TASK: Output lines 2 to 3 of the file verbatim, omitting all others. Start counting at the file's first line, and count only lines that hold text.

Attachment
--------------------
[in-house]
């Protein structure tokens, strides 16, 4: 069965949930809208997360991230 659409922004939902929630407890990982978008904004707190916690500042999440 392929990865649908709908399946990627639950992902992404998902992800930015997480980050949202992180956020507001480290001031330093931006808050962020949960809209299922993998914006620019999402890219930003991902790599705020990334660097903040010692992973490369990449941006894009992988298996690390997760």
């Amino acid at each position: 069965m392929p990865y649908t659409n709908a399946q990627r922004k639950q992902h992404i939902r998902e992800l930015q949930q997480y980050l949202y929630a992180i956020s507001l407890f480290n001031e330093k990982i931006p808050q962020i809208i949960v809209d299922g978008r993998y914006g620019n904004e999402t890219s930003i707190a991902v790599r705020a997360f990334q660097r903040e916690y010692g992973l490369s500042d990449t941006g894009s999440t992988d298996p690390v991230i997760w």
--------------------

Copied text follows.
């Protein structure tokens, strides 16, 4: 069965949930809208997360991230 659409922004939902929630407890990982978008904004707190916690500042999440 392929990865649908709908399946990627639950992902992404998902992800930015997480980050949202992180956020507001480290001031330093931006808050962020949960809209299922993998914006620019999402890219930003991902790599705020990334660097903040010692992973490369990449941006894009992988298996690390997760």
């Amino acid at each position: 069965m392929p990865y649908t659409n709908a399946q990627r922004k639950q992902h992404i939902r998902e992800l930015q949930q997480y980050l949202y929630a992180i956020s507001l407890f480290n001031e330093k990982i931006p808050q962020i809208i949960v809209d299922g978008r993998y914006g620019n904004e999402t890219s930003i707190a991902v790599r705020a997360f990334q660097r903040e916690y010692g992973l490369s500042d990449t941006g894009s999440t992988d298996p690390v991230i997760w």